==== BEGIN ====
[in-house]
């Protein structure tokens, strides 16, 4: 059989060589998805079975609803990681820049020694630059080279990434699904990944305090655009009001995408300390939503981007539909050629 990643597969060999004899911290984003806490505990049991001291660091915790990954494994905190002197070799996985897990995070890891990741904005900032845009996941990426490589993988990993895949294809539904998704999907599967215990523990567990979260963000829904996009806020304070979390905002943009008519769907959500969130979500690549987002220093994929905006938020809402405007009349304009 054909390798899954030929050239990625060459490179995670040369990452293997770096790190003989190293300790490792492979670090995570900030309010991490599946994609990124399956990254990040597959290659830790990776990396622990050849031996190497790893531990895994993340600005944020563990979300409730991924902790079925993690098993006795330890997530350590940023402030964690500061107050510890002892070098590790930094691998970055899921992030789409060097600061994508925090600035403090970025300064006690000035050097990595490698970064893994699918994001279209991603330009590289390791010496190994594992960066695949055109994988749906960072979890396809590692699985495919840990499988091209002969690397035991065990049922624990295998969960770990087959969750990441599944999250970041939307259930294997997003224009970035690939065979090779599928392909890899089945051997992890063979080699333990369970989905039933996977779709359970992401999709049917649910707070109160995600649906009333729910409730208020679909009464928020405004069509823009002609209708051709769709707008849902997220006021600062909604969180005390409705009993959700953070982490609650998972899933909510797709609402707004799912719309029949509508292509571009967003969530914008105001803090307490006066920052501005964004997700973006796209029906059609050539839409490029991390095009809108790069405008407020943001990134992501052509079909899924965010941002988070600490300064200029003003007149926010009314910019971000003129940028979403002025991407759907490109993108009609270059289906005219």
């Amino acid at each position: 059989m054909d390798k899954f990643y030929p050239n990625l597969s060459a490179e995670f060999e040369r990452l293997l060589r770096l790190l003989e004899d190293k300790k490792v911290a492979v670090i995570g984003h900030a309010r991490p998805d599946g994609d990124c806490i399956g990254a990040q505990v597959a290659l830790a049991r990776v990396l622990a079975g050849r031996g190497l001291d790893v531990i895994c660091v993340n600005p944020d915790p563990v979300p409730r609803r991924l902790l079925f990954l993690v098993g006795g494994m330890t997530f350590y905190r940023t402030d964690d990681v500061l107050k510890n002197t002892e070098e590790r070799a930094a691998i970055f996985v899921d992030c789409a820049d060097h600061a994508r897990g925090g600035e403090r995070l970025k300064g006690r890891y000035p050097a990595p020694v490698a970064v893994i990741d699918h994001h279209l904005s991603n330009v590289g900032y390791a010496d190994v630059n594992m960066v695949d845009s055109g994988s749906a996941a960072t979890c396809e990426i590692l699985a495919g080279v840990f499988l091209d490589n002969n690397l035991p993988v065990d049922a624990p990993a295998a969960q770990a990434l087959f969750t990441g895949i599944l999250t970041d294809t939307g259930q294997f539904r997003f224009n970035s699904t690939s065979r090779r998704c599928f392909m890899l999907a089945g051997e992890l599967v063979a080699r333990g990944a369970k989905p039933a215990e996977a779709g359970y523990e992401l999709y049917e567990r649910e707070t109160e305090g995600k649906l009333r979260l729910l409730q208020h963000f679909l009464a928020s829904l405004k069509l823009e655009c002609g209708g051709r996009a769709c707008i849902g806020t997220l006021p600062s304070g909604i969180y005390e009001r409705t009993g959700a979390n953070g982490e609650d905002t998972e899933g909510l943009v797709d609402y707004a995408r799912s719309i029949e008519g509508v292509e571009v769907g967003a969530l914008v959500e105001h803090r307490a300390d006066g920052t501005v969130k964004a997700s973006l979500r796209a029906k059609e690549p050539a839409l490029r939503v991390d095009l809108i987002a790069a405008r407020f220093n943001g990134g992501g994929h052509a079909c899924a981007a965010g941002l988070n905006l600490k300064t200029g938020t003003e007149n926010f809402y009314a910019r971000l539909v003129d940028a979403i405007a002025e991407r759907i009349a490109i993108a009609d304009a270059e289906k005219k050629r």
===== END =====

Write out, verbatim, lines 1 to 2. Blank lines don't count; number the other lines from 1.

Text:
[in-house]
């Protein structure tokens, strides 16, 4: 059989060589998805079975609803990681820049020694630059080279990434699904990944305090655009009001995408300390939503981007539909050629 990643597969060999004899911290984003806490505990049991001291660091915790990954494994905190002197070799996985897990995070890891990741904005900032845009996941990426490589993988990993895949294809539904998704999907599967215990523990567990979260963000829904996009806020304070979390905002943009008519769907959500969130979500690549987002220093994929905006938020809402405007009349304009 054909390798899954030929050239990625060459490179995670040369990452293997770096790190003989190293300790490792492979670090995570900030309010991490599946994609990124399956990254990040597959290659830790990776990396622990050849031996190497790893531990895994993340600005944020563990979300409730991924902790079925993690098993006795330890997530350590940023402030964690500061107050510890002892070098590790930094691998970055899921992030789409060097600061994508925090600035403090970025300064006690000035050097990595490698970064893994699918994001279209991603330009590289390791010496190994594992960066695949055109994988749906960072979890396809590692699985495919840990499988091209002969690397035991065990049922624990295998969960770990087959969750990441599944999250970041939307259930294997997003224009970035690939065979090779599928392909890899089945051997992890063979080699333990369970989905039933996977779709359970992401999709049917649910707070109160995600649906009333729910409730208020679909009464928020405004069509823009002609209708051709769709707008849902997220006021600062909604969180005390409705009993959700953070982490609650998972899933909510797709609402707004799912719309029949509508292509571009967003969530914008105001803090307490006066920052501005964004997700973006796209029906059609050539839409490029991390095009809108790069405008407020943001990134992501052509079909899924965010941002988070600490300064200029003003007149926010009314910019971000003129940028979403002025991407759907490109993108009609270059289906005219």